S – Traffic moves along the street . . . until the light turns red and the traffic

T – The cowgirl rides the wild horse . . . until at last it is

U – You study and think . . .until you finally

V – The mountain is quiet for many years . . . until it erupts as a
Volcano   Click here for a picture of a Volcano
(then click on “Back” to come back to Dialectics for Kids)

W – You sleep all night . . . until you

X – A fire burns . . . until it is

Y – You are getting sleepy. . . You try not to, but you have to

Z – Five – Four – Three – Two – One . . .
Zero. Blast off!


<b>Question: What Is Aporia?

As defined in our glossary, aporia is a figure of speech in which the speaker expresses real or simulated doubt or perplexity.

In classical rhetoric, aporia means placing a claim in doubt by developing arguments on both sides of an issue. In the terminology of deconstruction, aporia is a final impasse or paradox–the site at which the text most obviously undermines its own rhetorical structure, dismantles, or deconstructs itself.

Let’s look at three examples of aporia–from Shakespeare’s Hamlet, Samuel Beckett’s novel The Unnamable, and our favorite animated father, Homer Simpson.

Hamlet’s Aporia – The most famous example of aporia in English literature is Hamlet’s “To be or not to be” soliloquy in Shakespeare’s great tragedy. The opening question introduces the fundamental uncertainty that characterizes the passage as a whole:

To be, or not to be: that is the question.
Whether ’tis nobler in the mind to suffer
The slings and arrows of outrageous fortune,
Or to take arms against a sea of troubles,
And by opposing end them? To die: to sleep;
No more; and by a sleep to say we end
The heart-ache and the thousand natural shocks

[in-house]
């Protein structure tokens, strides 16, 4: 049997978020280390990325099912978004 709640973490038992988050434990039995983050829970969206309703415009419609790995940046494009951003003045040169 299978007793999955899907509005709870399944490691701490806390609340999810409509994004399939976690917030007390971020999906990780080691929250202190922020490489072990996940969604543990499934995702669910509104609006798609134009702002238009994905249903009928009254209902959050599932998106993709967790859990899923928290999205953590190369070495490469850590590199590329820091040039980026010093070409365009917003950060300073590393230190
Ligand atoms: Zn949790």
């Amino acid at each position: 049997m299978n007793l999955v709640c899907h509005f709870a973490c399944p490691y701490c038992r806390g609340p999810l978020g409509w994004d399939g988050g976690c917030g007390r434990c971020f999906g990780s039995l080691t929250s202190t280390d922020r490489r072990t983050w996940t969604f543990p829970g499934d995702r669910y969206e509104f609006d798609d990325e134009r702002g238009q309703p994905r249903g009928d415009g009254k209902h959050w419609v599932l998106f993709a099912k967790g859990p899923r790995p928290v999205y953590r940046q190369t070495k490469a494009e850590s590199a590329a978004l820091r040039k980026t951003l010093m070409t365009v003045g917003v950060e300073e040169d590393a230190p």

That flesh is heir to, ’tis a consummation
Devoutly to be wish’d. To die, to sleep;
To sleep: perchance to dream: ay, there’s the rub;
For in that sleep of death what dreams may come
When we have shuffled off this mortal coil,
Must give us pause: there’s the respect
That makes calamity of so long life;
For who would bear the whips and scorns of time,
The oppressor’s wrong, the proud man’s contumely,
The pangs of despised love, the law’s delay,
The insolence of office and the spurns
That patient merit of the unworthy takes,
When he himself might his quietus make
With a bare bodkin? who would fardels bear,
To grunt and sweat under a weary life,
But that the dread of something after death,
The undiscover’d country from whose bourn
No traveller returns, puzzles the will
And makes us rather bear those ills we have
Than fly to others that we know not of?
Thus conscience does make cowards of us all;
And thus the native hue of resolution
Is sicklied o’er with the pale cast of thought,
And enterprises of great pith and moment
With this regard their currents turn awry,
And lose the name of action.
(William Shakespeare, Hamlet, Act III, scene 1)

Aporia in Beckett’s The Unnamable – A more contemporary author whose entire body of work is characterized by aporia is the 20th-century Irish playwright and novelist Samuel Beckett. Consider the opening paragraph of his novel The Unnamable (1959):